The City of Ottawa is hoping to give its legal team deeper pockets in its litigation with Rideau Transit Group (RTG) over disruptions in the first stage of light-rail transit in the capital as crews hope to avoid setbacks in Stage 2.
A jam-packed day of meetings meant the first quarterly update on Ottawa’s LRT system of 2021 started after 10 p.m. on Tuesday at the finance and economic development committee (FEDCO).
Before that, members of FEDCO met in-camera to discuss matters relating to ongoing litigation between the city and RTG, the consortium that built and maintains the first stage of LRT.
Coming out of that meeting, the committee passed a motion to add $15 million to the city’s contingency fund for the project.
Few details were given about the nature of the financial need, but the motion said the city has already run through the $100-million fund set aside at the beginning of the project for expenses including, but not limited to, legal fees and obtaining outside technical expertise.
The city and RTG have filed legal claims against one another related to maintenance payments withheld from the consortium and a series of service disruptions on the Confederation Line LRT.
Staff need the extra $15 million to continue defending the city in these claims, according to the motion.
The motion proposed to take these funds from Ottawa’s transit capital reserve, but the city intends to get the money back from RTG as part of the litigation.
FEDCO passed the motion unanimously but council will have to approve the motion at its next meeting.
After the in-camera portion of the meeting wrapped up, Ottawa rail construction director Michael Morgan updated FEDCO on construction progress on the Trillium Line LRT extension.
Morgan said in a memo to council on Monday that the Stage 2 expansion to the city’s south end is experiencing “schedule pressures” that could result in delays to the project, currently slated for handover in August 2022.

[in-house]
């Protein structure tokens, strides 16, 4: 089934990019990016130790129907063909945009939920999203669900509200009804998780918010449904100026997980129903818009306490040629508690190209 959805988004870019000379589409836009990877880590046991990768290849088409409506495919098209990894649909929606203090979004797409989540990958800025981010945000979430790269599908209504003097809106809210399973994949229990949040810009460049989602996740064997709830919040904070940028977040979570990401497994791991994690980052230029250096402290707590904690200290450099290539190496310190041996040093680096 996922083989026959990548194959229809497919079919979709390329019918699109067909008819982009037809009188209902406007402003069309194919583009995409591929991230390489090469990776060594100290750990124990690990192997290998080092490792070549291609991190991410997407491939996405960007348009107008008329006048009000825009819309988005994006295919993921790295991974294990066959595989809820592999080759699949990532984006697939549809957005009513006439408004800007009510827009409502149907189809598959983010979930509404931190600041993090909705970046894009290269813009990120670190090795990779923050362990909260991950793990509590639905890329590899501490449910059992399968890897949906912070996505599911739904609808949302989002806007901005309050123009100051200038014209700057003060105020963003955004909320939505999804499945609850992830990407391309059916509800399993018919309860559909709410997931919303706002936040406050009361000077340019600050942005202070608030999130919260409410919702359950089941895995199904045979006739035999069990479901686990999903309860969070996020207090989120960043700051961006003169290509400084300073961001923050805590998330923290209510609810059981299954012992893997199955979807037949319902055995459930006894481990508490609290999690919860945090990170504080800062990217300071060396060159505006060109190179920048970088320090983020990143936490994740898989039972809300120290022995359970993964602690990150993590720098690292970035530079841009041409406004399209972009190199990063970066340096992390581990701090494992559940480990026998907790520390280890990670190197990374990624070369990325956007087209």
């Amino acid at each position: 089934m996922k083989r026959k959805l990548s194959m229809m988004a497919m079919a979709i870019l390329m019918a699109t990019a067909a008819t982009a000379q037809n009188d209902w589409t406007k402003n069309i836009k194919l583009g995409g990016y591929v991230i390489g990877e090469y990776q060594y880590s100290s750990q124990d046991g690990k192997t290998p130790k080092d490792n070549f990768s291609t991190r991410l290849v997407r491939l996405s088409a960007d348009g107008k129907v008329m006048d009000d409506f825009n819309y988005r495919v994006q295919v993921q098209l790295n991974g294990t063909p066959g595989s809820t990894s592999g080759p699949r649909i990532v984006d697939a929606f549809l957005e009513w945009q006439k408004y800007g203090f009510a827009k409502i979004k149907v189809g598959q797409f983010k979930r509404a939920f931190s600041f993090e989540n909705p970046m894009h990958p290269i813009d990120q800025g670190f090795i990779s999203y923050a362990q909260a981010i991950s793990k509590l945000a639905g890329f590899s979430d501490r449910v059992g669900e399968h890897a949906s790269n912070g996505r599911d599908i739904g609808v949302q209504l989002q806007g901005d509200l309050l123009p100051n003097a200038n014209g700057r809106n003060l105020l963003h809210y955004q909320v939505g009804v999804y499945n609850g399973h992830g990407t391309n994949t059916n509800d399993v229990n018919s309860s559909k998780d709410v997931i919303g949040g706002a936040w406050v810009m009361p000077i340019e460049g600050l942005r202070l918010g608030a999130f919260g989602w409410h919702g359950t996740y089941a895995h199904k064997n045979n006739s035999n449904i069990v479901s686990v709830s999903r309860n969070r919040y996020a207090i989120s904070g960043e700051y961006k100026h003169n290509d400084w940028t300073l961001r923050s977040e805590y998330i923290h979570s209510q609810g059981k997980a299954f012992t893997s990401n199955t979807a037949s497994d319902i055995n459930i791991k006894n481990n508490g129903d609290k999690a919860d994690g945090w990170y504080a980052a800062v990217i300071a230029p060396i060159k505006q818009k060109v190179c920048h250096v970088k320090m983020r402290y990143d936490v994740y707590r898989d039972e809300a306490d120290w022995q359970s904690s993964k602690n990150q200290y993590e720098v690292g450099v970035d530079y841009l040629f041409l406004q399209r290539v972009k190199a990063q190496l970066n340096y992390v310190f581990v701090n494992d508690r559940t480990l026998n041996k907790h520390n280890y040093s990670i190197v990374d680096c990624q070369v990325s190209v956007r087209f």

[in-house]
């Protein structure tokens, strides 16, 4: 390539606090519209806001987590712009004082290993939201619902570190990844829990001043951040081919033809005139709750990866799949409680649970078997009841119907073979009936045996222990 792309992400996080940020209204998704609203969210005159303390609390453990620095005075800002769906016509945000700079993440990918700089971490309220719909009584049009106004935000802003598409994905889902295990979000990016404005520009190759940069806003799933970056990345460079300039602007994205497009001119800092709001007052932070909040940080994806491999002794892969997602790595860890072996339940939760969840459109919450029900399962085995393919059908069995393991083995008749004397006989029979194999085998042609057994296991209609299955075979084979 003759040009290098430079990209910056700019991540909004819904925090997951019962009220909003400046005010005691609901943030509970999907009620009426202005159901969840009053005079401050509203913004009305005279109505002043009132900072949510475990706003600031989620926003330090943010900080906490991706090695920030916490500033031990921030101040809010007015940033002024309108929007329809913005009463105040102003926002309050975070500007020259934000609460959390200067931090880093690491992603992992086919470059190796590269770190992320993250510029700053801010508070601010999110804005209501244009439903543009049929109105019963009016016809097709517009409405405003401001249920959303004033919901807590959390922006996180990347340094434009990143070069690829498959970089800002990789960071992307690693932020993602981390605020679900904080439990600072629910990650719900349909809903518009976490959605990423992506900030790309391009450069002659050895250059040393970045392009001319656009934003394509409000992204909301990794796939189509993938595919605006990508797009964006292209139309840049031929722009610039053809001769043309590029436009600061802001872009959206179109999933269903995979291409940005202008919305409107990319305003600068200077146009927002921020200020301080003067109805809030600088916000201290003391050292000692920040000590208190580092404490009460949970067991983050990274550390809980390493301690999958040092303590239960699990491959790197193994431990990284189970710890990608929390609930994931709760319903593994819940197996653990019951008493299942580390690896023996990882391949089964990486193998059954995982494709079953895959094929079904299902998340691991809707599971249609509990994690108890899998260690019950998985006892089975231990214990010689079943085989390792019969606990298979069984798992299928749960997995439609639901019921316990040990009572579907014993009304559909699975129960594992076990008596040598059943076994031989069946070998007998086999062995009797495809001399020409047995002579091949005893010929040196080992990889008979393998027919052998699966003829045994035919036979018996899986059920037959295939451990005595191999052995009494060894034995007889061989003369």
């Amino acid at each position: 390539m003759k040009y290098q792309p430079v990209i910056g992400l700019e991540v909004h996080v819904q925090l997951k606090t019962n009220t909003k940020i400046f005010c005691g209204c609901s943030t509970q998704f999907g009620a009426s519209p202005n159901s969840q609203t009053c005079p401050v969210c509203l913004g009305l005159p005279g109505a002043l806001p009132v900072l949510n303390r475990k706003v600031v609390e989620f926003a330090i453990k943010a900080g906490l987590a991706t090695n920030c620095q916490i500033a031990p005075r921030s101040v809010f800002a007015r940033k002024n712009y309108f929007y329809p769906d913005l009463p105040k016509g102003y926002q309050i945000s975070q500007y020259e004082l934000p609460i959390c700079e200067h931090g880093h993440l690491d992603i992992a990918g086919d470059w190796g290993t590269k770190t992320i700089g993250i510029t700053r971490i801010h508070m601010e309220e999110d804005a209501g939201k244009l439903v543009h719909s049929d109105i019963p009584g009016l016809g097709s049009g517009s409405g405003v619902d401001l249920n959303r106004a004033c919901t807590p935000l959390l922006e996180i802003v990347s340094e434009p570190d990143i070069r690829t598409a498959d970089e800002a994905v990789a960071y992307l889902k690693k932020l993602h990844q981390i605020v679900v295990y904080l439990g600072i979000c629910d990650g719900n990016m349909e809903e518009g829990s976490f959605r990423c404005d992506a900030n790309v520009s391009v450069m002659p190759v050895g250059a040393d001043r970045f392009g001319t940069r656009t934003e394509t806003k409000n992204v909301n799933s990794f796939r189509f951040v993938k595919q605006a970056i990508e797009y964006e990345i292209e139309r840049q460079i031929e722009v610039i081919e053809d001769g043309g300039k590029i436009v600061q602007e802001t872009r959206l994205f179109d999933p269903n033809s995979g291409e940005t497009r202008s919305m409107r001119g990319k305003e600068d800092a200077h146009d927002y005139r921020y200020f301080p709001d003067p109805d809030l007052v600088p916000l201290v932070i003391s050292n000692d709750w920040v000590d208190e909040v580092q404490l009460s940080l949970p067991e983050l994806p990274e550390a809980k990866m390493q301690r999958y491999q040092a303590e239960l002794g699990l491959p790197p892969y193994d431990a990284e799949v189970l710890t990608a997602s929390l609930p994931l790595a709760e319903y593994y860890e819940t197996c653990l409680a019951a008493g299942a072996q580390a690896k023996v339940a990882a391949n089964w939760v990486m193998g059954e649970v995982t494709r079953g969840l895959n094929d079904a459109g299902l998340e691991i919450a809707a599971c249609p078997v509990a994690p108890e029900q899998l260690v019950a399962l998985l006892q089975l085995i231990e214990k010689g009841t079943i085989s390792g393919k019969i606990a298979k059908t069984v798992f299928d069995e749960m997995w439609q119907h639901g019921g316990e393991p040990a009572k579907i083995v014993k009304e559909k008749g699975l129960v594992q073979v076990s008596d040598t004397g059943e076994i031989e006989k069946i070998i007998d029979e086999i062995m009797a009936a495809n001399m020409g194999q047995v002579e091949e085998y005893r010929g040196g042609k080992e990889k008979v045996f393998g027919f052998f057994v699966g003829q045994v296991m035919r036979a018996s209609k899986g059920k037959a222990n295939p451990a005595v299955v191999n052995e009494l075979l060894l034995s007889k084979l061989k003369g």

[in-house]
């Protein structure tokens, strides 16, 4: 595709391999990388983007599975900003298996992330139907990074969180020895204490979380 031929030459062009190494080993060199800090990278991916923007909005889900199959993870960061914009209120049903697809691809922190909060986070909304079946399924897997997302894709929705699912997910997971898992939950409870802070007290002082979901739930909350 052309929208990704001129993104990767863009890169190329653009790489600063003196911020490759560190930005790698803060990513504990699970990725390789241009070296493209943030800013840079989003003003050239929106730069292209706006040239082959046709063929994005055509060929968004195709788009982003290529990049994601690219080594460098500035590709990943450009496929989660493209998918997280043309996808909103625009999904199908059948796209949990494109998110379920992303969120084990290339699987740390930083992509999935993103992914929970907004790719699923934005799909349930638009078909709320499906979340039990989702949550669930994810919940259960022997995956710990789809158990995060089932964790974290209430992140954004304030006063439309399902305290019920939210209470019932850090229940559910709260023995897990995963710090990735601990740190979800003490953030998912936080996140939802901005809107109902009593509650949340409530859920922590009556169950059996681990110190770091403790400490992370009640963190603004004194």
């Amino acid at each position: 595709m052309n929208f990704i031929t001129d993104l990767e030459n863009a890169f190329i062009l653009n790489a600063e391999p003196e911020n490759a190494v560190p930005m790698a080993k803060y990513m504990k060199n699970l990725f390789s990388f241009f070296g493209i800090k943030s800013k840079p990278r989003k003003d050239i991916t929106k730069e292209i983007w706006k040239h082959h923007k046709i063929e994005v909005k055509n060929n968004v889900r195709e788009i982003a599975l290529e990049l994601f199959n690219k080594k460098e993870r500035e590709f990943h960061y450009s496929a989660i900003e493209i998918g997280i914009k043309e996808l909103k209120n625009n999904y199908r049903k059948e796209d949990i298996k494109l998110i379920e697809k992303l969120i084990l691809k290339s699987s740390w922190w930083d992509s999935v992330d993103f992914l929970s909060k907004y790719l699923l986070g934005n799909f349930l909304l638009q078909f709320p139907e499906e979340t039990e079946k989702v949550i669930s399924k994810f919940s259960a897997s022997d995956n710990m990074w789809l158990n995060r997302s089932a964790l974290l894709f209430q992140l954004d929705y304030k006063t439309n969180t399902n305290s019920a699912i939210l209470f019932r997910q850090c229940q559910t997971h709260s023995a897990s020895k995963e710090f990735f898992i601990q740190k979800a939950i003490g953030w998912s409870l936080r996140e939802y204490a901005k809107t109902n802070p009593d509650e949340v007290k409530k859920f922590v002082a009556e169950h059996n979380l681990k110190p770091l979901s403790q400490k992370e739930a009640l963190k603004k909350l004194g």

TransitNEXT, the subsidiary of SNC-Lavalin tasked with building the north-south LRT extension, informed the city about the potential delays, but Morgan said Ottawa and its independent inspectors continue to review the situation to see whether the setbacks will come to pass.
Morgan said any potential delays are in the realm of 40 days.
There are three areas of the expansion that he pointed to as potential sources of delay: the Elwood Diamond, South Keys station and the bridge over Hunt Club Road.
Some councillors at FEDCO expressed concern about further delays affecting commuters along the north-south spine of Ottawa’s LRT system, specifically Carleton University students, who are relying on replacement bus service during the construction shutdown. A delay past September 2022 would affect the start of the fall semester, councillors pointed out.
Mayor Jim Watson asked whether the Trillium Line could be reopened in phases, with the original length of the line to Greenboro Station reopened first to serve the affected transit users. Morgan said that’s an idea that could be explored with TransitNEXT.
OC Transpo boss John Manconi attempted to pump the brakes on talks of “delay,” saying it was “too soon” to say whether there will be any setbacks.
Contrasting it to the previous situation with RTG, where the consortium regularly told the city the LRT was on track only to deliver a system 15 months late, Manconi said TransitNEXT has been open about problems throughout the construction process and adapting its response by bringing in extra resources, for example.
“It is a fluid situation. We’re not declaring it being delayed right now,” Manconi said.